A House of Commons committee report published in July 2022 on ‘Menopause and the Workplace’ stated, “We know nothing about how women of different racial or ethnic origins might experience the conjunction between menopause and work. We know nothing about trans women. We know nothing about women who identify as anything other than heterosexual. We know nothing about women in the gig economy. Most of the research focusing on the workplace is about professional or managerial white, middle-class, non-disabled women.”
Menopause isn’t taboo, yet women and people still struggle with a lack of support in the workplace due to menopause symptoms. To address this issue, organisations need to increase awareness of the plight of women through this transition. However, it’s equally important to recognise that gender identity, age, and race cause menopause to affect each individual differently.
In this blog post, we’ll explore the importance of menopause awareness at work and the need for an intersectional approach to menopause support. We’ll also provide tips for supporting people with menopause at work so that companies can create a more inclusive and supportive environment for people experiencing menopause.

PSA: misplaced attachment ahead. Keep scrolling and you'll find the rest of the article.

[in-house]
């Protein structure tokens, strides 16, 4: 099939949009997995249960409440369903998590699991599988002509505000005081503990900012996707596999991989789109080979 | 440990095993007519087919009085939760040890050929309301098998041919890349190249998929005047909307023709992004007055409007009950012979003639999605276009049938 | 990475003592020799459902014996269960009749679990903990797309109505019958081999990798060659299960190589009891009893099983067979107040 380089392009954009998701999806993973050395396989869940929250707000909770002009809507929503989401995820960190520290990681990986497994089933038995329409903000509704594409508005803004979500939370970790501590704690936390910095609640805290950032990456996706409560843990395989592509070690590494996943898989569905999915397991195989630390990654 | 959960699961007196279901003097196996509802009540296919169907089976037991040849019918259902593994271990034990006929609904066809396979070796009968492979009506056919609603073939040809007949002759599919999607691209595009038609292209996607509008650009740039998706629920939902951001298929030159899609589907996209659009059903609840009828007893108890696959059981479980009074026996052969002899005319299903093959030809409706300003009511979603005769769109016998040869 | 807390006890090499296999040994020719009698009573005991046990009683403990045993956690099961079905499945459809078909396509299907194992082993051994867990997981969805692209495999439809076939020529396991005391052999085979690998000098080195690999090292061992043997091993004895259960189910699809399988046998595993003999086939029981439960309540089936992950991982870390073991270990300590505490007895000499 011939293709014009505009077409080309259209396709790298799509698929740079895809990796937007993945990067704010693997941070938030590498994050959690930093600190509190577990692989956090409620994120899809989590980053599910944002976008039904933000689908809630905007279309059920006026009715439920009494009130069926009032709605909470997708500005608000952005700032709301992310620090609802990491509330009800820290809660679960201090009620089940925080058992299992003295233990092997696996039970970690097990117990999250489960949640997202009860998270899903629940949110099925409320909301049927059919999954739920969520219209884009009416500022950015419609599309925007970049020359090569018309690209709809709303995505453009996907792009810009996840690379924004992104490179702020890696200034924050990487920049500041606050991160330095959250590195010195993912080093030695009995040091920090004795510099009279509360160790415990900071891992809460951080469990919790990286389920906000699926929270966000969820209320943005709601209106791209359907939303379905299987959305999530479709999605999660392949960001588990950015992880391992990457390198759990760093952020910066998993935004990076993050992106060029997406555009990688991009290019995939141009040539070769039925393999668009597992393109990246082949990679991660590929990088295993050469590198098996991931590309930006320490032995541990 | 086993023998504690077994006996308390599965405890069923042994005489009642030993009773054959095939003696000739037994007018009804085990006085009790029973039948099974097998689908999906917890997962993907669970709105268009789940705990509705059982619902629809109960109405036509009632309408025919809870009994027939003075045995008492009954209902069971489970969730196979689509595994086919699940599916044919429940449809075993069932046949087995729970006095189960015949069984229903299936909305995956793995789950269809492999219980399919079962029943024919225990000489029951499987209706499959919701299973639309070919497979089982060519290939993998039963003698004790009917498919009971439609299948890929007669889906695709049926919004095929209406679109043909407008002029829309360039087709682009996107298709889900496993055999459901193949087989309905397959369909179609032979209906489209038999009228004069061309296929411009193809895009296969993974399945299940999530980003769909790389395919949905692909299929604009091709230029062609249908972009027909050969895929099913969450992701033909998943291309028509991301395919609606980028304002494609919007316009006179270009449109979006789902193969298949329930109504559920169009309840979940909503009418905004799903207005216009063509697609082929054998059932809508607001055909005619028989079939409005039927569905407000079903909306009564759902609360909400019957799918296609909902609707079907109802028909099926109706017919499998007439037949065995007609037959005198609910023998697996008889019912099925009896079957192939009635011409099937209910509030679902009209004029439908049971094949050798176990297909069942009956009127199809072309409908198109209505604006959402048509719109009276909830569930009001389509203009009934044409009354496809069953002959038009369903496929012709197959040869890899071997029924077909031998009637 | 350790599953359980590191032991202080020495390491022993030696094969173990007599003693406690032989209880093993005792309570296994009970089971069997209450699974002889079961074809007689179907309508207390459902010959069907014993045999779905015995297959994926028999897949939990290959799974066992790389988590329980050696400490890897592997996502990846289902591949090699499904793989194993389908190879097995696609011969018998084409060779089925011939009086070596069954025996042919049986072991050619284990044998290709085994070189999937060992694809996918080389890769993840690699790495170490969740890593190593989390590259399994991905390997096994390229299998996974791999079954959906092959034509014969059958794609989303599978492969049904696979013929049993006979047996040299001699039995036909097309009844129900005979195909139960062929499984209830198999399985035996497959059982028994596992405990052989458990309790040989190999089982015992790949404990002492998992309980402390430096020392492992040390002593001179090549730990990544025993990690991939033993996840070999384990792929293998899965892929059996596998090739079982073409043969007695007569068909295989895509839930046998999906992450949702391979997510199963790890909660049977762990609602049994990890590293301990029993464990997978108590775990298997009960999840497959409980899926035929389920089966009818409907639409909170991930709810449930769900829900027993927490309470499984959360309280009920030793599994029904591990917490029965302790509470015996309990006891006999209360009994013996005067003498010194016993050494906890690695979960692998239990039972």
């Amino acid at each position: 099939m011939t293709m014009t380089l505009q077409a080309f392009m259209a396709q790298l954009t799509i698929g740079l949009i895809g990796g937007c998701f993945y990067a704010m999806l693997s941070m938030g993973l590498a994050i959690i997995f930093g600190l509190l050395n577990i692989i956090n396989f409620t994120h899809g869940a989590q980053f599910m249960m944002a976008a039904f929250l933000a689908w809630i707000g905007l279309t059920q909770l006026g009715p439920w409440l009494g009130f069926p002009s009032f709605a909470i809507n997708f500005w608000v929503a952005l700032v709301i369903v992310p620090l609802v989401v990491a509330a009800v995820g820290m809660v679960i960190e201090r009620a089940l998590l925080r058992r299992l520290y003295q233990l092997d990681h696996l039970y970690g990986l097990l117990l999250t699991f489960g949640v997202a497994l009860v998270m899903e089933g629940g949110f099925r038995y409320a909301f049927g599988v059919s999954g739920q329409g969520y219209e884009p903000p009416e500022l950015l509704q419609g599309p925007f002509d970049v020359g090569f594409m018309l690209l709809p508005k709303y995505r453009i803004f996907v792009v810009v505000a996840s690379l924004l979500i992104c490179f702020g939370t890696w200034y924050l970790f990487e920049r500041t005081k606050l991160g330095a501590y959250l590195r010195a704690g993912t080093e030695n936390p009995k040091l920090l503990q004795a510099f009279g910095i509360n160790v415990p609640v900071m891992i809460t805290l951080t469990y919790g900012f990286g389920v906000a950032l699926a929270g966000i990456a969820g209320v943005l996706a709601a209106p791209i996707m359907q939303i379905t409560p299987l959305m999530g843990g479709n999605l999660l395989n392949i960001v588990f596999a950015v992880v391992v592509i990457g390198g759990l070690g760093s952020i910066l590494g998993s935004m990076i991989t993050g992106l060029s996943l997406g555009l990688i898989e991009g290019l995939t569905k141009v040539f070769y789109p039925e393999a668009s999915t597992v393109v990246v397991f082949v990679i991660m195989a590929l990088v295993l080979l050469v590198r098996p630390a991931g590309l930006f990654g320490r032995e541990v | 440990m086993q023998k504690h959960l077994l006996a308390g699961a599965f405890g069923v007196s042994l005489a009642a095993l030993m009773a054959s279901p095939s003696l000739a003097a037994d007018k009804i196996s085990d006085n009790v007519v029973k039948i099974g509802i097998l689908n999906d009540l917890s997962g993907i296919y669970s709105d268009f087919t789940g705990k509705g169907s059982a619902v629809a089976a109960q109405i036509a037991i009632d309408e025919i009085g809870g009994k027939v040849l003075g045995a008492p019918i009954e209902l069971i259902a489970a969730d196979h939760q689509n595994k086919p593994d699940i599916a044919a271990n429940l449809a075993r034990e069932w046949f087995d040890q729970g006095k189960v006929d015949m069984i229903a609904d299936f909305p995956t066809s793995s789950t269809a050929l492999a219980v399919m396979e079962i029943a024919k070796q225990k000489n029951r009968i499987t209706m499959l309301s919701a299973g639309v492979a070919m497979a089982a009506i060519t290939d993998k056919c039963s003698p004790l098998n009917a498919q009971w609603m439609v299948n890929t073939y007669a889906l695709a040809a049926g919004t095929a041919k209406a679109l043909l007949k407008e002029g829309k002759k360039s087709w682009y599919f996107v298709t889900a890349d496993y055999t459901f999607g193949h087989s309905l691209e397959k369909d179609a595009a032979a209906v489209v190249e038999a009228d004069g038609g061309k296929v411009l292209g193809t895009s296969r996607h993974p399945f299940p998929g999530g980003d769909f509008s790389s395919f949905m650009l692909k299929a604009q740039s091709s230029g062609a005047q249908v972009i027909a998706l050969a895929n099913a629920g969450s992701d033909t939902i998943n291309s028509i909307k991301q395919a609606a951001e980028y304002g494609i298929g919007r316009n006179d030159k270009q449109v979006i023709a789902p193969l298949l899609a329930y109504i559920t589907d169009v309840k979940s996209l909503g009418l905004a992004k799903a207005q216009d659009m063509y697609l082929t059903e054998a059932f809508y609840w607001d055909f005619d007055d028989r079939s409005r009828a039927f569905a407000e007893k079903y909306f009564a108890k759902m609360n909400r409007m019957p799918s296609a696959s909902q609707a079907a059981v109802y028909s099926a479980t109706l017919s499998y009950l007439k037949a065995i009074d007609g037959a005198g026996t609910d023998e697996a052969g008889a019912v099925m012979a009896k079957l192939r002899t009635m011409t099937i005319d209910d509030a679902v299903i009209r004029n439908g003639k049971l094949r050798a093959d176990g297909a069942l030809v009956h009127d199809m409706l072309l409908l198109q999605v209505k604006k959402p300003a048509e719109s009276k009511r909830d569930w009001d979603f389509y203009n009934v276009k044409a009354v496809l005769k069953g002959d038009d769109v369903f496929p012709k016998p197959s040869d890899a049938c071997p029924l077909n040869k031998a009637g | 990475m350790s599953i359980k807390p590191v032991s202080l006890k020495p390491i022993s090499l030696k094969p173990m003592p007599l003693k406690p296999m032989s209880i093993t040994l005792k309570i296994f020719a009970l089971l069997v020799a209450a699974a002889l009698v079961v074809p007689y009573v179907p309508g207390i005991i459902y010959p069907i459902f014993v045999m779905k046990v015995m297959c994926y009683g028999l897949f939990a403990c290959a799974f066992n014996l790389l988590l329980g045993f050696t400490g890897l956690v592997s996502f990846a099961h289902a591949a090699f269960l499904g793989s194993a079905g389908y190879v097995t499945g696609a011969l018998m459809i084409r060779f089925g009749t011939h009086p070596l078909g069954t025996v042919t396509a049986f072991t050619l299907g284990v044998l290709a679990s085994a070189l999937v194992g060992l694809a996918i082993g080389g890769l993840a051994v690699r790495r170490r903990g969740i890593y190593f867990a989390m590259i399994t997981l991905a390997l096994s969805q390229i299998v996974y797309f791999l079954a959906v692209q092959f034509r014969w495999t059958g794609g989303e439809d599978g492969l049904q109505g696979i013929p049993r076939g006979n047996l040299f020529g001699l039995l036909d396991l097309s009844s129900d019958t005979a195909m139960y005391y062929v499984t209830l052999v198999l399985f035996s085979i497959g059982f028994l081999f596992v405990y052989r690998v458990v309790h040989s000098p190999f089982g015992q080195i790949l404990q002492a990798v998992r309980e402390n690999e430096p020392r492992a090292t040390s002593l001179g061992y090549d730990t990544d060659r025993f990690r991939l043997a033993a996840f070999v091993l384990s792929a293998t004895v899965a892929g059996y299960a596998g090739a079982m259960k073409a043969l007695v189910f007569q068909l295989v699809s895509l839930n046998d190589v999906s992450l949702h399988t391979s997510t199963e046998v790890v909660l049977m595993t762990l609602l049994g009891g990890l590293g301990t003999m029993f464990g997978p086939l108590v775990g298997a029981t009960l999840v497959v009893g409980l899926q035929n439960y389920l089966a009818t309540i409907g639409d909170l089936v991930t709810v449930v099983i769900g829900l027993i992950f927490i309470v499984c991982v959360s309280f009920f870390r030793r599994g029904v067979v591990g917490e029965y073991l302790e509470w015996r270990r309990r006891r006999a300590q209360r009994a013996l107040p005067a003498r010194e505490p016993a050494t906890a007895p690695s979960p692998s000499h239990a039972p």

The Importance of Menopause Awareness at Work
Menopause is a natural biological process that affects women and people differently. While menopause is a profoundly personal experience, it has significant implications for the workforce. Organisations need to increase awareness and support for women through this transition.
According to a recent CIPD survey, 73% of working women and people (aged 40 to 60) experience symptoms associated with menopause transition, with over half having missed work due to these symptoms. These symptoms can vary from person to person. Still, some of the most reported ones include mood swings, anxiety, depression, memory loss, panic attacks, loss of confidence, and reduced concentration.